Tuesday, February 5, 2019 - 09:03
Autophagy Signaling Pathway, Novus Biologicals

By Christina Towers, PhD

What is autophagy?

Autophagy is the catabolic process that degrades cytoplasmic material via the lysosome. In the beginning... the process of macroautophagy was originally characterized in yeast where the core autophagy proteins or Apgs were identified. In this first system, the multistep process of phagophore initiation and elongation as well as the conjugation machinery that mediate efficient autophagosome completion were determined and cloned to assess function. The mechanisms of starvation induced autophagy as well as many of the selective autophagy processes were also hashed out in...

Sample collection from mammalian culture cells for kinomic analysis

Tuesday, January 29, 2019 - 10:10
ERK1/2/5 Signaling Interactive Pathway

By Jamshed Arslan Pharm.D., PhD.


Kinome describes kinases, and kinomics refers to the kinase signaling. Studying the effects of reagent (exogenously applied growth factor or inhibitor) on kinase activity is a common experiment in cell, developmental and integrative biology laboratories. This blog offers a cost-effective and robust method of obtaining adequate amount of sample for kinomic analysis from mammalian culture cells like HEK cells after treatment with reagent. Using this method, you can easily get over 50 μg protein sample in 50 μl volume from a confluent well of a standard 6-well plate with 0.5 x 106...

Best Methods to Induce and Inhibit Autophagy Pharmacologically

Tuesday, January 22, 2019 - 09:33
VPS35 expression in endosomes and lysosomes of human U-2 OS cells, ICC

By Christina Towers, PhD

Autophagy facilitates the degradation and recycling of damaged cytoplasmic material. The multistep process consists of a double membrane structure called an autophagosome that engulfs proteins and organelles and then fuses with lysosomes to facilitate their breakdown. Autophagy is tightly regulated by nutrient availability and is negatively regulated by the robust nutrient sensor mammalian target of rapamycin (mTOR). Starvation, either by glucose deprivation or amino acid depletion, will cause a marked increase in autophagy, best quantified by an increase in autophagic flux. Likewise,...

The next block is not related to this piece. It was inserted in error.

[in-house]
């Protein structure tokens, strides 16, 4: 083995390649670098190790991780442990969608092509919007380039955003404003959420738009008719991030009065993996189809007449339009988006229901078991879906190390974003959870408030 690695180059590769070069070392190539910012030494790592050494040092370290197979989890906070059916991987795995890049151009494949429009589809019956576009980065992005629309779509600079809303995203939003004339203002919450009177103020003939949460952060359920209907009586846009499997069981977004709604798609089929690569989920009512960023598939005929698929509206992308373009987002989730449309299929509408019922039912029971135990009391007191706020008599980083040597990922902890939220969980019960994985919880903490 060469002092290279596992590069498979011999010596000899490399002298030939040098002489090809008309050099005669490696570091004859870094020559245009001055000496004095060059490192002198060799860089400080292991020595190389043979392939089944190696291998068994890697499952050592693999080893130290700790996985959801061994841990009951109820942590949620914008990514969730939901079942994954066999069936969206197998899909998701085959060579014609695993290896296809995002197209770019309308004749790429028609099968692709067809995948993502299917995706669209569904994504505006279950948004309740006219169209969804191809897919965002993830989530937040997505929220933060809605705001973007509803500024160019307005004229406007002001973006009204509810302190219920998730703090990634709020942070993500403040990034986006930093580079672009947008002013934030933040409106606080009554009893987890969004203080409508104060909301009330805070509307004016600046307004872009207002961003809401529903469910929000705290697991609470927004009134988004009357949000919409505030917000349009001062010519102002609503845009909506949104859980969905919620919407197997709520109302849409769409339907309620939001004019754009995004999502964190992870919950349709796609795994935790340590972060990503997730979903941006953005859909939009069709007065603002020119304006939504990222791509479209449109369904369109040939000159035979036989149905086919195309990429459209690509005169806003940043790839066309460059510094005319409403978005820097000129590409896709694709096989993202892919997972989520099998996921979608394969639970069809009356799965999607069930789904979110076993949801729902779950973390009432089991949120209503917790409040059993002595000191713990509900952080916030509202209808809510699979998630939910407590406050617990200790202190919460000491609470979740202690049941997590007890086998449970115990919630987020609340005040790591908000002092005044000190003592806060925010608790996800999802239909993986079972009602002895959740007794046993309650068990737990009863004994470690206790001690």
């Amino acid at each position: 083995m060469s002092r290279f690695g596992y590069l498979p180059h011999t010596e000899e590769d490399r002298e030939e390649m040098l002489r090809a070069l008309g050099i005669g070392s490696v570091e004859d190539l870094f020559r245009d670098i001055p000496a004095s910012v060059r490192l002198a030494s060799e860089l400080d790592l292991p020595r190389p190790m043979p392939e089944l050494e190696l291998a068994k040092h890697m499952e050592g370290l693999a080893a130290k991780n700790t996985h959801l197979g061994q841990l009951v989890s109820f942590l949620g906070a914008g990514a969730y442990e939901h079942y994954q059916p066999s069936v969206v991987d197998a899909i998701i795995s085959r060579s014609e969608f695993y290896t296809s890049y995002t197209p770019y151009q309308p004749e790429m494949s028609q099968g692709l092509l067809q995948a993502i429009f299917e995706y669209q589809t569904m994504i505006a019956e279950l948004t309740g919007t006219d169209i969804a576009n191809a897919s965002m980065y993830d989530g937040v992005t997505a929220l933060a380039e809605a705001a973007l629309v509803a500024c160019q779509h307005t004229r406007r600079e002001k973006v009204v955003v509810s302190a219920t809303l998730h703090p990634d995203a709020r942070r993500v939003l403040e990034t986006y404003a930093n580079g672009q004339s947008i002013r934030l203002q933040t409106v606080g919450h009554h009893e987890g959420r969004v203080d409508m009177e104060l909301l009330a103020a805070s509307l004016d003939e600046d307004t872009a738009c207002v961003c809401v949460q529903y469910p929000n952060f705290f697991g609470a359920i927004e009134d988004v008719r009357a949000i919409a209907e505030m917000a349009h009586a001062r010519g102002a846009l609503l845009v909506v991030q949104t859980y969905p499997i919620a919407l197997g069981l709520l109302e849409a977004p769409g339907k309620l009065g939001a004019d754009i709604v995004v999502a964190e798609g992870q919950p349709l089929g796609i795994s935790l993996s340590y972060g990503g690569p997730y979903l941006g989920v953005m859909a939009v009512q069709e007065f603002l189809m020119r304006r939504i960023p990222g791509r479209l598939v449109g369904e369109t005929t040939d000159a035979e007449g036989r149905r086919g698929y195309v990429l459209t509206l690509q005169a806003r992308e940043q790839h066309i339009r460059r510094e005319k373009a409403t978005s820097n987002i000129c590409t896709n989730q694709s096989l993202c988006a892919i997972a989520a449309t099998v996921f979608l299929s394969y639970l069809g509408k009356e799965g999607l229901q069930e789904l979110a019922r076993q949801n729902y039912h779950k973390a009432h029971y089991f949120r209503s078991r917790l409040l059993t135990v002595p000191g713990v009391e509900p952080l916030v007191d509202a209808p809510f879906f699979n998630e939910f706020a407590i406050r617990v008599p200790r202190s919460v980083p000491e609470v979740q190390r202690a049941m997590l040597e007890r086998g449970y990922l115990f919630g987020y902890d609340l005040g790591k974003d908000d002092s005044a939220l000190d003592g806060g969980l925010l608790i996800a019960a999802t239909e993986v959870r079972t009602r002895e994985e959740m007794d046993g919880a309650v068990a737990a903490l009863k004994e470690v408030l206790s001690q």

Phagocytes in Multiple Sclerosis: Myelin uptake leads to oxysterol-induced activation of liver X receptors, LXRs

Tuesday, January 15, 2019 - 08:41
Myelin basic protein (MBP) expression in cerebellum tissue IHC

By Jamshed Arslan Pharm.D., PhD.

Myelin is a cholesterol-rich layer around nerves. Damage to this protective layer and the consequent slowing down of nerve impulses are hallmarks of multiple sclerosis (MS) and other demyelinating diseases. Myelin breakdown alters plasma levels of 27-hydroxycholesterol (27OHC) and other CNS-specific oxysterols, which are natural ligands of transcription factors called liver X receptors (LXRs). Since myelin phagocytosis is a source of intracellular oxysterols in the resident microglia and infiltrating macrophages, a team of scientists in Europe decided to test the hypothesis that myelin uptake and subsequent...

mTOR Signaling and the Tumor Microenvironment

Tuesday, January 8, 2019 - 09:10
mTOR signaling pathway poster

By Yoskaly Lazo-Fernandez, PhD

The mammalian target of rapamycin (mTOR) is a conserved serine/threonine kinase that, as a member of two distinct intracellular protein complexes, mTORC1 and mTORC2, regulates protein synthesis, autophagy metabolism, proliferation and survival. More and more research is showing how the catalytic activity of both mTOR complexes plays an important role in cancer biology. Not only mTOR is upregulated and contributes to the development of numerous cancer types, but it also contributes to the angiogenic and immune responses within the tumor microenvironment (TME)1.